The iPhone App Store now plays host to many kinds of subscription music apps, but Grooveshark is no longer one of them.
Apple brought the axe down on Grooveshark after five days in the App Store, and all it took was one complaint from Universal Music Group’s U.K. office, according to Grooveshark’s official blog. “This comes as an absolute surprise to us, and we are not sleeping until we figure out exactly how to fix this—and get Grooveshark for iPhone back in the App Store,” says the Grooveshark crew.
Grooveshark for iPhone was like a lighter, less-committed version of MOG or Rdio. For $3 per month, users could search for and play any song on-demand, and create playlists of their favorites, but the app didn’t allow users to create full music libraries, like you can with the aforementioned $10 per month apps. Grooveshark’s website does include these capabilities, and the ad-supported version is free.
Grooveshark’s rates are low because it doesn’t license music from any major labels except EMI, which negotiated a deal after suing the service. Instead, music is uploaded by users at their own risk and shared with the masses. I don’t know why Grooveshark has escaped the wrath of other labels, but I do know labels are particularly demanding with mobile phones. This is why Rdio costs $10 per month for smartphone access instead of $5 for PC-only, and why Napster acknowledged nearly a year ago that high licensing fees for mobile streaming would make its $5 per month plan impossible.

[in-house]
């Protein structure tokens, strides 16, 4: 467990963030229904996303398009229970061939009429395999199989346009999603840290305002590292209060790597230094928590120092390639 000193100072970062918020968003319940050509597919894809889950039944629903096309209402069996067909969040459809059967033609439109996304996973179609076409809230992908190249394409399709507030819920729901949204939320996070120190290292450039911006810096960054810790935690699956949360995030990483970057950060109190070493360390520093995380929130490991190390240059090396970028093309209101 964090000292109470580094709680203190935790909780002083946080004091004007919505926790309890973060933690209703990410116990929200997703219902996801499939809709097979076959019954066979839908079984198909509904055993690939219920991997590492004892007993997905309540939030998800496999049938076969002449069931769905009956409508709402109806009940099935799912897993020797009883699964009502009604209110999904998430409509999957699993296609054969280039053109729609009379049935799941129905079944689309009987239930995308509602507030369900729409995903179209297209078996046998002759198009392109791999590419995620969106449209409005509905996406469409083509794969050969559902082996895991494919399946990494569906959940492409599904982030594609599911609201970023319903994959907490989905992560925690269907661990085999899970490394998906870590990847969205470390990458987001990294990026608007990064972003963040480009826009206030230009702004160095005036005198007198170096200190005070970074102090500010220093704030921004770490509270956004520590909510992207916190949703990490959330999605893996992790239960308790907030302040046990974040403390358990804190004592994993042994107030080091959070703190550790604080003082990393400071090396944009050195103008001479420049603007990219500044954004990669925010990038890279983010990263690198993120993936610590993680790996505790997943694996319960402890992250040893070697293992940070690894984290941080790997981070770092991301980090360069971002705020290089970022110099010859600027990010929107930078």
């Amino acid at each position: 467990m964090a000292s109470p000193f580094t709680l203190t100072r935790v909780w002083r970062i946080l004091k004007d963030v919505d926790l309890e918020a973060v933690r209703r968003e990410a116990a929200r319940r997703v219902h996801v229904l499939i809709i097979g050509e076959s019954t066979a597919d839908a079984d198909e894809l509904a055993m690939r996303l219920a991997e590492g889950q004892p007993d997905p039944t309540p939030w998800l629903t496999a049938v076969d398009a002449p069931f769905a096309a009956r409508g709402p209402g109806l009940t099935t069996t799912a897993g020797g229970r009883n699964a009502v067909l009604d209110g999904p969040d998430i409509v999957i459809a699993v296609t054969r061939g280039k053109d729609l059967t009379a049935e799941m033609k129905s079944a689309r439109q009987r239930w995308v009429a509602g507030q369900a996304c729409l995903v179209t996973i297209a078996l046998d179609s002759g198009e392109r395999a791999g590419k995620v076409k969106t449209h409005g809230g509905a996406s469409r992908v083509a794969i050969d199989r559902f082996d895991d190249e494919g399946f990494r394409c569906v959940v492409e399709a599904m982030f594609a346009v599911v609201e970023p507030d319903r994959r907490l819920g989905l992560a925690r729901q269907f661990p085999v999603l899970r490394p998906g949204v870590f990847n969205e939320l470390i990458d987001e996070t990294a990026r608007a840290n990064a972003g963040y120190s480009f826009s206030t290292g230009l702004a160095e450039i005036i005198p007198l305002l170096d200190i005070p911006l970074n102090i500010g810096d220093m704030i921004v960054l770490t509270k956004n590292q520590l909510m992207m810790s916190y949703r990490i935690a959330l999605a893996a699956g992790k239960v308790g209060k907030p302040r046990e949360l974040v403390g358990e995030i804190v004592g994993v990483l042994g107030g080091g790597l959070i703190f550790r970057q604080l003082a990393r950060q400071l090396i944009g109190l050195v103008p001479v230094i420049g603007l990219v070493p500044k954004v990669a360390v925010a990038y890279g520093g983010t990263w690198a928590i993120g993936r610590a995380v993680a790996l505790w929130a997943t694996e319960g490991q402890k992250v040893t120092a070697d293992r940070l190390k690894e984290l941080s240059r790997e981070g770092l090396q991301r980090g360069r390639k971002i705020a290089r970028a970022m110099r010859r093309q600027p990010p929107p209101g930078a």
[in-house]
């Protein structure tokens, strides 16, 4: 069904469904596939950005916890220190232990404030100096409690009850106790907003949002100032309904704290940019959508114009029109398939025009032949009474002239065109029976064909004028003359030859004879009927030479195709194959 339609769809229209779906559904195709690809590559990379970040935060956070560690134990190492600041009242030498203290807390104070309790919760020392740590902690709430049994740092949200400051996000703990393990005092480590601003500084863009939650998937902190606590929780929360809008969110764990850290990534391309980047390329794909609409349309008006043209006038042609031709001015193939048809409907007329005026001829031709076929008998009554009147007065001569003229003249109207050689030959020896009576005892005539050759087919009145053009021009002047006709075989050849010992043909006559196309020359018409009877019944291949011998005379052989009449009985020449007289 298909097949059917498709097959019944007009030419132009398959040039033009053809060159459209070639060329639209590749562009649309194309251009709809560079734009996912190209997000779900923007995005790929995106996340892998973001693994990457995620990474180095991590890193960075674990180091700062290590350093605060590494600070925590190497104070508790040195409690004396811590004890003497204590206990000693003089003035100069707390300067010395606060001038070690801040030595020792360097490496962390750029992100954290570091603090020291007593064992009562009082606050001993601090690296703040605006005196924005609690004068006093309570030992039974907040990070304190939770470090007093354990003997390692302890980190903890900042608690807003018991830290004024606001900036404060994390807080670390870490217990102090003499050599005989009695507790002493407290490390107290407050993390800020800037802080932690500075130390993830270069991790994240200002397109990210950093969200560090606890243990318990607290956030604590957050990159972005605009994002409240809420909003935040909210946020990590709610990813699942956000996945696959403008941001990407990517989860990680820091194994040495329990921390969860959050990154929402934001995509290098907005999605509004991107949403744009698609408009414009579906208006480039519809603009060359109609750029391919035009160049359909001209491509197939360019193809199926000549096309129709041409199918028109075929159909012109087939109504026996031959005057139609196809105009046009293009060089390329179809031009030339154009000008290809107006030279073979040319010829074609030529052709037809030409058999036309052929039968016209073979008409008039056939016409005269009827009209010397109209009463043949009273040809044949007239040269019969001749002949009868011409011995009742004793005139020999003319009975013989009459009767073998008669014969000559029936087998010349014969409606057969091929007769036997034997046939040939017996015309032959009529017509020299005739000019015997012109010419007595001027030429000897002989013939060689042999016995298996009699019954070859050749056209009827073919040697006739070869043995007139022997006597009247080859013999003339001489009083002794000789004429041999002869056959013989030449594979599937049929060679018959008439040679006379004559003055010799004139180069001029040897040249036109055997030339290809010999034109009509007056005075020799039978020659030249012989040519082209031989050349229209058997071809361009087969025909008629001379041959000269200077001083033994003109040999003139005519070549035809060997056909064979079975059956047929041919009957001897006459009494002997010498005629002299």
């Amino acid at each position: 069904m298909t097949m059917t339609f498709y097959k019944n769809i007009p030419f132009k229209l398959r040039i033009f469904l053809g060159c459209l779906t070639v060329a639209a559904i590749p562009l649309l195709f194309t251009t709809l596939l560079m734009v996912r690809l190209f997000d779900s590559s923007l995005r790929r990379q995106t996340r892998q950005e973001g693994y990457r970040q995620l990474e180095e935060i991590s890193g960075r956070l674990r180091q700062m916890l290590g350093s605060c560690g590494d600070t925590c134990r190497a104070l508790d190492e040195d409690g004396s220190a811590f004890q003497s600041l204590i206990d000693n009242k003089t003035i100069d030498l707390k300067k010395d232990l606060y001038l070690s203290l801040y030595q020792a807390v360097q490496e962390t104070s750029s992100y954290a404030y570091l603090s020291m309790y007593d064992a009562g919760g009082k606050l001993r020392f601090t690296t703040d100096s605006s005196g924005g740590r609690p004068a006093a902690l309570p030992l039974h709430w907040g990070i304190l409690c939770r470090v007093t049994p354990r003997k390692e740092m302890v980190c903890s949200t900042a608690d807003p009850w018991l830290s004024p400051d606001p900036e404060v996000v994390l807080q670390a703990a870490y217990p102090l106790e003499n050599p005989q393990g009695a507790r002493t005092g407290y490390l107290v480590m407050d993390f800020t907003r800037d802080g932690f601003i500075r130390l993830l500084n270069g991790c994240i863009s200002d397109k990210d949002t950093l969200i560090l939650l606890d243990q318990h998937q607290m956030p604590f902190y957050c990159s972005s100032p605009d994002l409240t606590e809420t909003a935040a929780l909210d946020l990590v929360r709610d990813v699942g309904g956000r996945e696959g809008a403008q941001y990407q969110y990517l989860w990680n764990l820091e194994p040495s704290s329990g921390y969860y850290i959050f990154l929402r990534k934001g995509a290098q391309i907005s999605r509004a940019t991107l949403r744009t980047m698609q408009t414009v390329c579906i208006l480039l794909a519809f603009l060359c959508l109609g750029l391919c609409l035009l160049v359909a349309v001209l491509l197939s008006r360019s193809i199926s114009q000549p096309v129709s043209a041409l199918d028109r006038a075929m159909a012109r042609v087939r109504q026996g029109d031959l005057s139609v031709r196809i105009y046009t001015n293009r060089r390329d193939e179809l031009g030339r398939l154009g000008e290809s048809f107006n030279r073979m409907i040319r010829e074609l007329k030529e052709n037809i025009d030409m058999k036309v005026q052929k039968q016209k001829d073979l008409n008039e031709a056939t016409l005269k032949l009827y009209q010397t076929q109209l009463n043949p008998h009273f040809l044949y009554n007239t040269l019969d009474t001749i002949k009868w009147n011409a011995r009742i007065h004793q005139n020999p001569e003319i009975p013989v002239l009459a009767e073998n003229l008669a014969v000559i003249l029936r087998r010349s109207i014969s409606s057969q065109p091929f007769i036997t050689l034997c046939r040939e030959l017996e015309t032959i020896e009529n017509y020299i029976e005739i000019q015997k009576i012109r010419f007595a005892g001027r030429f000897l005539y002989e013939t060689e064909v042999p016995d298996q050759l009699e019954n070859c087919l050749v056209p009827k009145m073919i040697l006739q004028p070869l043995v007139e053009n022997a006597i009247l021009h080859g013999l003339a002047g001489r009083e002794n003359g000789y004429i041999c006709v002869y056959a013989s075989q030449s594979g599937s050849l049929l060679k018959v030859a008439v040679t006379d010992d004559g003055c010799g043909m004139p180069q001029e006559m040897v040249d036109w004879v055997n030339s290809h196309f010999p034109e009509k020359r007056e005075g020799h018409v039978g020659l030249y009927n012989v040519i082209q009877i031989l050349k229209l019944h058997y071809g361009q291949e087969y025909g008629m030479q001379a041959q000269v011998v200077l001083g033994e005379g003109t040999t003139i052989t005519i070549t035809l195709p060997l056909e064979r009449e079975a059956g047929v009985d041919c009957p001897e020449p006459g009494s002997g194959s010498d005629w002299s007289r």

Curiously, Grooveshark remains available for Android, Blackberry, WebOS and Symbian phones. Maybe Apple was the only company Universal complained to, but unless the label thinks it can cripple Grooveshark without any further action, I doubt it will be the last.